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Electrified concrete may keep airports ice-free

Electrified concrete may keep airports ice-free
The testbed at Des Moines International Airport
The testbed at Des Moines International Airport
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A thermal image of the conductive concrete
A thermal image of the conductive concrete
The testbed at Des Moines International Airport
The testbed at Des Moines International Airport

It's not just airplane wings that need to stay ice-free in the winter – it's also pretty darn important that the runways not be icy, either. With that in mind, an Iowa State University team led by Prof. Halil Ceylan has developed a new type of electrically-conductive concrete that melts snow and ice. The material is currently being tested at Des Moines International Airport.

Installed on the apron of the airport's general aviation area, the testbed takes the form of two side-by-side slabs of concrete, each measuring 15 x 13.5 feet (4.6 x 4.1 m).

Each slab is 7.5 inches thick (19 cm), and consists of two layers. The bottom 4-inch (10-cm) layer is made up of regular concrete, while the top layer consists of 1 percent carbon fiber combined with a special mix of cement, sand and rocks. Sandwiched between those layers are six electrodes (per slab) that are hard-wired to a power supply in a nearby hangar.

When the electrodes are remotely powered up via an app, they send an electrical current through the top layer. The carbon fiber content makes the concrete electrically conductive, yet there's still enough resistance that heat is generated. That heat makes the surface of concrete hot enough to melt away accumulated ice and snow, yet still safe to touch.

A thermal image of the conductive concrete
A thermal image of the conductive concrete

A hydrophobic coating is going to be added to one of the test slabs soon, helping the material to repel moisture.

Using 333 watts per square meter for seven hours, the concrete has a claimed operating cost of about 19 cents per square meter. Seven hours, says Ceylan, is "way more than enough to melt an inch of ice or snow." Although it would be more expensive to install than regular concrete, it would reportedly reduce the need for plows, de-icing chemicals, and wastewater treatment of chemical runoff.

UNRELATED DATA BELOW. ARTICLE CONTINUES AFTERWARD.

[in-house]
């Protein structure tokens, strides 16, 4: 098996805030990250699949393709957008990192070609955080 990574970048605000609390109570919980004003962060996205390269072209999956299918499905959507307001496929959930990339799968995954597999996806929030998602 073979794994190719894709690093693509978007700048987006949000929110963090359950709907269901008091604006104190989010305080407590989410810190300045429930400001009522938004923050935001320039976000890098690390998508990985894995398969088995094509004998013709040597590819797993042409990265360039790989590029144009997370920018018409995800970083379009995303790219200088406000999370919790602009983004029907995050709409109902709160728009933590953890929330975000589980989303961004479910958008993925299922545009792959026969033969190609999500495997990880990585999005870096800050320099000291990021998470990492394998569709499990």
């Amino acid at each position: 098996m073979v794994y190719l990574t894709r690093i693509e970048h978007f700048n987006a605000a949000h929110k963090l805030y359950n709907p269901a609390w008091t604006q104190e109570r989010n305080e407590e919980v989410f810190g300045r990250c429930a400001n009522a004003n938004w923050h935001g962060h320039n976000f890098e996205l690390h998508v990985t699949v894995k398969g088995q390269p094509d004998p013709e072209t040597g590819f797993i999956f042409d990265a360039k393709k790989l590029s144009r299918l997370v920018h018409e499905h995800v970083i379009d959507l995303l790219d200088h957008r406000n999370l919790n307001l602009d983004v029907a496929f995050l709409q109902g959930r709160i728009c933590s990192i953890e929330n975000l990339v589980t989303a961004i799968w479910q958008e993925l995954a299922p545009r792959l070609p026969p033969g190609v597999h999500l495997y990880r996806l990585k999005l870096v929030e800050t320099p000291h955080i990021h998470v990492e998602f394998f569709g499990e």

In fact, it may be best suited to congested areas such as aprons (as opposed to the main runways), where there's too much traffic for plows to operate. It could also find use in the sidewalks outside of airports.

Ceylan's research is part of a larger program being run by the Federal Aviation Administration, which has also been testing a different type of ice-melting concrete developed at the University of Nebraska-Lincoln. That material conducts electricity via a mixture of steel shavings and carbon particles.

Source: Iowa State University

I'm sure it would be too expensive to lace an entire airport with the stuff and NO it won't cut down on deicing--that isn't for the runways it's for the planes.
One could sell a lot of this concrete in Ohio, among other places.
Larry, the article never said it was for "deicing", it said it was for keeping it ice free...
To author, don't you think people would like to know how much more expensive it is than regular concrete? It obviously could be used for places other than airports. Saying how much it costs to power up for 7 hours is only a third of the information you should have supplied. How much more than regular concrete is the more obvious question that needs answering before anyone can have more than a passing interest, especially since there have been YouTube videos of heated concrete for years. Not carbon fiber obviously but assuredly less expensive. It would have also been nice if you could have asked how much airports could save by not using all of the equipment you mentioned.
@dburdsal, actually the article does say it would cut down on the need for de-icing chemicals.
Can this be used for radiant heat in a house?
Douglas Bennett Rogers
A major airport runway is a high value application. It is usually 16 in. of reinforced concrete. The carbon reinforcement could probably be justified. Might be good in bridges for the same reason.
Rather than using expensive electricity to heat the concrete (19 cents per square meter is a huge amount when you consider just how much there is to heat), why not use geothermal heat (ground source) and embed piping in the concrete? That way you aren't paying for the heat, only the electricity needed to pump the heat from down below.
Even so, would be a hugely expensive undertaking. But consider the costs of closing down a major airport such as London's Heathrow versus the cost of installation.
Very expensive to operate... Why not install radiant heating tubes in the concrete and build vast storage and heat transfer modules under ground, and under the frost line, where the temperature remains constant year round.... Pumps would be required to circulate the anti-freeze/water solution, which would be cheaper than the system in discussion.
We had a group at the University of Alaska develop something like this using a carbon fiber tape to heat asphalt or concrete several years ago. I believe they ended up starting a company.
There is already a technology to keep runways ice free. It's called Solar Roadways.
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